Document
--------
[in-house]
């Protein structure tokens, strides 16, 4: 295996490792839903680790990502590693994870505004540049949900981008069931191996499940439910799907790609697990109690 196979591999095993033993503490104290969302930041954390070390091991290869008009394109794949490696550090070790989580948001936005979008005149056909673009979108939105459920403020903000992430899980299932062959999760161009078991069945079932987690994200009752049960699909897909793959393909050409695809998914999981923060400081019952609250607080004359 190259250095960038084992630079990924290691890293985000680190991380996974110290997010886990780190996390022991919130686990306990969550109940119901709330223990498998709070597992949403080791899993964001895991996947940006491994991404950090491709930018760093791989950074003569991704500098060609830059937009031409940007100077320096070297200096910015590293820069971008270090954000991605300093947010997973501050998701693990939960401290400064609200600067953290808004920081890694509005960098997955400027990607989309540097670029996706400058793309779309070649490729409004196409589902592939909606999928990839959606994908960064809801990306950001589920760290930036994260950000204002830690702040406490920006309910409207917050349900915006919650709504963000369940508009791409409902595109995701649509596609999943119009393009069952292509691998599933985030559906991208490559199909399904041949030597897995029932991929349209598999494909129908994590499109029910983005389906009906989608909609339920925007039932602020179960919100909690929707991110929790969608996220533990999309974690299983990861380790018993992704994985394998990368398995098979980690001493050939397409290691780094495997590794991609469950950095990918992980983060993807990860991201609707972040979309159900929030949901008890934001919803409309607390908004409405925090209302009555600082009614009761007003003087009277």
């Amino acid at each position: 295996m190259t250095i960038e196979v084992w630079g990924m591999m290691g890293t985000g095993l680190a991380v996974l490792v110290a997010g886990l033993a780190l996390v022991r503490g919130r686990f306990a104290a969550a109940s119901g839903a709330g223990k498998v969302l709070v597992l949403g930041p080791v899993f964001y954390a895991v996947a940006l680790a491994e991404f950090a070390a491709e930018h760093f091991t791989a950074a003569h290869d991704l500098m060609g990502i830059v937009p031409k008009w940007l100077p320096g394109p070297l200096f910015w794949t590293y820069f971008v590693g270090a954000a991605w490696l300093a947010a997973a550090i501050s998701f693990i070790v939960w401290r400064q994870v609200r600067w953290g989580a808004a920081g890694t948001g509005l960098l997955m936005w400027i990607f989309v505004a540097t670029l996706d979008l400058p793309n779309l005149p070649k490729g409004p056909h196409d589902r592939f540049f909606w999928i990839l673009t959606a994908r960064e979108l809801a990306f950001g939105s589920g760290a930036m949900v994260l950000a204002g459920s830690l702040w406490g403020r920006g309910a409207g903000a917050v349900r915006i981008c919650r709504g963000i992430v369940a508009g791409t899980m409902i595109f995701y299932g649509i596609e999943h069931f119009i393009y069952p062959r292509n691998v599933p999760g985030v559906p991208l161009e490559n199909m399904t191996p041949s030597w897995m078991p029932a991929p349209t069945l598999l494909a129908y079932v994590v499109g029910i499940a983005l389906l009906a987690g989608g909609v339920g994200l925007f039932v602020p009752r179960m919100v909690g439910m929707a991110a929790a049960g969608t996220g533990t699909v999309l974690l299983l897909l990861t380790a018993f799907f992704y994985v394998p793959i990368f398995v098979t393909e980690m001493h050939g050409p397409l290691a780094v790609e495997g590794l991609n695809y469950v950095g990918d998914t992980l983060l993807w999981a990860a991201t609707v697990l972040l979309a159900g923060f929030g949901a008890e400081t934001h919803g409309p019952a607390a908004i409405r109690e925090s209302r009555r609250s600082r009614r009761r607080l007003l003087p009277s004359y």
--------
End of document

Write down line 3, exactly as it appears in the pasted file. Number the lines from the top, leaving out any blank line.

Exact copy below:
């Amino acid at each position: 295996m190259t250095i960038e196979v084992w630079g990924m591999m290691g890293t985000g095993l680190a991380v996974l490792v110290a997010g886990l033993a780190l996390v022991r503490g919130r686990f306990a104290a969550a109940s119901g839903a709330g223990k498998v969302l709070v597992l949403g930041p080791v899993f964001y954390a895991v996947a940006l680790a491994e991404f950090a070390a491709e930018h760093f091991t791989a950074a003569h290869d991704l500098m060609g990502i830059v937009p031409k008009w940007l100077p320096g394109p070297l200096f910015w794949t590293y820069f971008v590693g270090a954000a991605w490696l300093a947010a997973a550090i501050s998701f693990i070790v939960w401290r400064q994870v609200r600067w953290g989580a808004a920081g890694t948001g509005l960098l997955m936005w400027i990607f989309v505004a540097t670029l996706d979008l400058p793309n779309l005149p070649k490729g409004p056909h196409d589902r592939f540049f909606w999928i990839l673009t959606a994908r960064e979108l809801a990306f950001g939105s589920g760290a930036m949900v994260l950000a204002g459920s830690l702040w406490g403020r920006g309910a409207g903000a917050v349900r915006i981008c919650r709504g963000i992430v369940a508009g791409t899980m409902i595109f995701y299932g649509i596609e999943h069931f119009i393009y069952p062959r292509n691998v599933p999760g985030v559906p991208l161009e490559n199909m399904t191996p041949s030597w897995m078991p029932a991929p349209t069945l598999l494909a129908y079932v994590v499109g029910i499940a983005l389906l009906a987690g989608g909609v339920g994200l925007f039932v602020p009752r179960m919100v909690g439910m929707a991110a929790a049960g969608t996220g533990t699909v999309l974690l299983l897909l990861t380790a018993f799907f992704y994985v394998p793959i990368f398995v098979t393909e980690m001493h050939g050409p397409l290691a780094v790609e495997g590794l991609n695809y469950v950095g990918d998914t992980l983060l993807w999981a990860a991201t609707v697990l972040l979309a159900g923060f929030g949901a008890e400081t934001h919803g409309p019952a607390a908004i409405r109690e925090s209302r009555r609250s600082r009614r009761r607080l007003l003087p009277s004359y």